Chinese restaurant names have proven to be an interesting subject of their own. There's my Menuism article listing some of my favorite Chinese restaurant names. Then there was LA Times reporter Frank Shyong's personal blog article analyzing my Chinese restaurant listing for trends in Chinese restaurant names. Separately there's the issue of Chinese restaurants often having a lack of respect for American concepts of trade name protection. This has been most prominently demonstrated by names of famous Chinese restaurants in China and other parts of Asia being stolen by operators in the United States. Examples of such thievery include the use of the names Little Sheep, Din Tai Fung, 85 Degrees, Hui Lai Shan and Crystal Jade, all of which were eventually stamped out when those real restaurant chains became aware of the situation.
Another example of the lack of trade name respect is the current use of names like Northern Cafe and Tasty Noodle House by different, unrelated owners in the Los Angeles area, as well as Dolan's Uyghur Cuisine by unrelated parties in Los Angeles and Washington DC. And then there are nearly copycat names like the original Betelnut in San Francisco and the copycat Beatlenut in Miami. Then there's the recent opening of Longo Seafood in Rosemead, which I can't help but think is appropriation of the Longo car dealership name (what does Longo have to do with anything Chinese)? This was followed suspiciously soon after by New Century Lobster also opening up in Rosemead. (New Century BMW is one of the premiere car dealerships in the San Gabriel Valley, though admittedly New Century is much more generic than Longo.) I'm surprised that Apple Green Bistro is still operating in the shopping center directly across the street from the Apple II campus in Cupertino. And oldtimers may remember after Chinese seafood restaurants called ABC, NBC and CBS became popular in Los Angeles, they were followed by CNN Seafood and also NBA Seafood, too.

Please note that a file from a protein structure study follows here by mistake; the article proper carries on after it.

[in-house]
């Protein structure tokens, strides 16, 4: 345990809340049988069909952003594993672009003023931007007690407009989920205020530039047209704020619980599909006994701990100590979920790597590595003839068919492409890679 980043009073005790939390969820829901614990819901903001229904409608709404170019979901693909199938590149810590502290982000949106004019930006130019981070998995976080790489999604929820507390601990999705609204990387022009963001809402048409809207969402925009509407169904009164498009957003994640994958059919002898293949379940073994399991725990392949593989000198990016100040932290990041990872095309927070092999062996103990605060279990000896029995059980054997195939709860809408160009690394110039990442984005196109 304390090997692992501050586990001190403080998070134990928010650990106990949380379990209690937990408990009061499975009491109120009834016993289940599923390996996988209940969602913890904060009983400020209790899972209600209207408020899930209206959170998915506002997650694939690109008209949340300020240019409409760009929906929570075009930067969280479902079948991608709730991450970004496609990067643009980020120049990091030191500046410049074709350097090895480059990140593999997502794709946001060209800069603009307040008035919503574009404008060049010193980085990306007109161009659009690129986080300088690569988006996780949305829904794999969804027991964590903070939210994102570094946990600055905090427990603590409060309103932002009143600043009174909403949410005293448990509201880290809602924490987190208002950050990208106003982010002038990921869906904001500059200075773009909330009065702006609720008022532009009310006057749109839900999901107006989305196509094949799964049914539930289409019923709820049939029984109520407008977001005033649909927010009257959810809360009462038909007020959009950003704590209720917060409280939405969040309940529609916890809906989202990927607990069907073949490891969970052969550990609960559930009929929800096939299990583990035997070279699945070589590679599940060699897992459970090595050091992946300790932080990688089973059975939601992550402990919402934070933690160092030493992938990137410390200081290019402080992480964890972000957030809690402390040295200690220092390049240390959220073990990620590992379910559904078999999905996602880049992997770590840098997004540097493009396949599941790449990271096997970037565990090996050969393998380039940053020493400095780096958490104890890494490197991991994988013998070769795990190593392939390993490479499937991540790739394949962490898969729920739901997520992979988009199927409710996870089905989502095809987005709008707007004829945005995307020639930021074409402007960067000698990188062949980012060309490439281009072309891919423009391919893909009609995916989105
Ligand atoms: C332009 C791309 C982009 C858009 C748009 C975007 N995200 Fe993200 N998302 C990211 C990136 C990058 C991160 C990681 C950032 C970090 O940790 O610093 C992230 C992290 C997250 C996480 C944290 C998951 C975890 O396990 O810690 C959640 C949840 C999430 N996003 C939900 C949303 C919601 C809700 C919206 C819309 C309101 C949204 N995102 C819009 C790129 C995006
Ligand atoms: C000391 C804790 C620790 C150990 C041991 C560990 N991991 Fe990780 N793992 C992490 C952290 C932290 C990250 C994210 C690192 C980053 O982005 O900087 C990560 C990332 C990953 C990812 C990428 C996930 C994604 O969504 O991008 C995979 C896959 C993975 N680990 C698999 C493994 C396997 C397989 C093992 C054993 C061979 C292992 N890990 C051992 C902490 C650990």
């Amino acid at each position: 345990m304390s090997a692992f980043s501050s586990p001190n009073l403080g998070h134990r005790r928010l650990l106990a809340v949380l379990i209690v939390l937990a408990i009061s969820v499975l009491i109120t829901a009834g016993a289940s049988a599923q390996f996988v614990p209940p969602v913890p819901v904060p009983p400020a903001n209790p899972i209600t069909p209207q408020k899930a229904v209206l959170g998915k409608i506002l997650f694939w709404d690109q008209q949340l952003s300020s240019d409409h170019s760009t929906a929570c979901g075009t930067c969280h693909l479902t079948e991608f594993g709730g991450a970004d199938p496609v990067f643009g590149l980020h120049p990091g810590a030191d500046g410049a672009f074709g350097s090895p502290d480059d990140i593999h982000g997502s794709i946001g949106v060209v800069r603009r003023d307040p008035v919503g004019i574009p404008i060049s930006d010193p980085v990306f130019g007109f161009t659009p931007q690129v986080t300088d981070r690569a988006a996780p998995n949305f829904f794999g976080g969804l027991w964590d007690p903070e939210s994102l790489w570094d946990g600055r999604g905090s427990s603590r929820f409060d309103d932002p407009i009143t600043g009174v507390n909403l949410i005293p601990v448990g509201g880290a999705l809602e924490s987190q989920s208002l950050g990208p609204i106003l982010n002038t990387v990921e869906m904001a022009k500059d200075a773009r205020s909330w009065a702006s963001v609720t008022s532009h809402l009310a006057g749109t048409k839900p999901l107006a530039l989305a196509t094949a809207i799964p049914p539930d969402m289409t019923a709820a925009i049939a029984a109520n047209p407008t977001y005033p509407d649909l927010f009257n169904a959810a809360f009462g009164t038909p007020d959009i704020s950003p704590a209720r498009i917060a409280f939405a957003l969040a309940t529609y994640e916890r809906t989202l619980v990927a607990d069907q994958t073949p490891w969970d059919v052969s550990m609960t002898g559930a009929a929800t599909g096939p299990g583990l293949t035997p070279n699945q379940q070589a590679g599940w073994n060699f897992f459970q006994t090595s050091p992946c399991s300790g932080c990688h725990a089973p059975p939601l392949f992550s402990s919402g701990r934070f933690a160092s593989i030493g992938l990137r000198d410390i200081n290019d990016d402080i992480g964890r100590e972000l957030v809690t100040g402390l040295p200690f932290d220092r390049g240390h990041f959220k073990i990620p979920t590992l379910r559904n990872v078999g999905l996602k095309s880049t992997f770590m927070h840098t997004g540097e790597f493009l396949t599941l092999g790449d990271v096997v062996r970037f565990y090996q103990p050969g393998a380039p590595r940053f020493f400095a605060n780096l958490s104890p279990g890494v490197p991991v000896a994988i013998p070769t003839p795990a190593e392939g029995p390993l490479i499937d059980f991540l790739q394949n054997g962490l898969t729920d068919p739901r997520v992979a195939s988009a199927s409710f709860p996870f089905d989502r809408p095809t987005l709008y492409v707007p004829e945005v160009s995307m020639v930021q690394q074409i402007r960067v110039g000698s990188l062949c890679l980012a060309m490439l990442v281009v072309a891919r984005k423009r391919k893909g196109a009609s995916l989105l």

One can only speculate as to whether the newly opened Bistro Xia’s deliberately copied Bistro Na’s name or not, though given the possessive “Xia’s”, I would suspect so. Of course the similarity ends there because Bistro Xia’s is located in a well worn shopping center in Alhambra, and it serves a combination of Xi’an style and Shanghai style food, mostly noodles, but also a few other items, such as big plate chicken and some off menu specialties. However, while Bistro Xia’s is no Bistro Na’s, our first meal there was quite impressive. Particularly noteworthy was the Shanghai style yellowfish potherb noodle soup, one of the most flavorful noodle soups (if not the actual best) I can recall eating.
Our second dish was the Bistro Xia’s House Special Half Noodle Soup, called “half” because it was halfway between soupy and dry. Not as good as the yellowfish noodle soup, though I suspect if I had only eaten this dish I would have been quite impressed. Clearly there is bean paste in the sauce, but the lady claimed that it was only a small part of the concoction.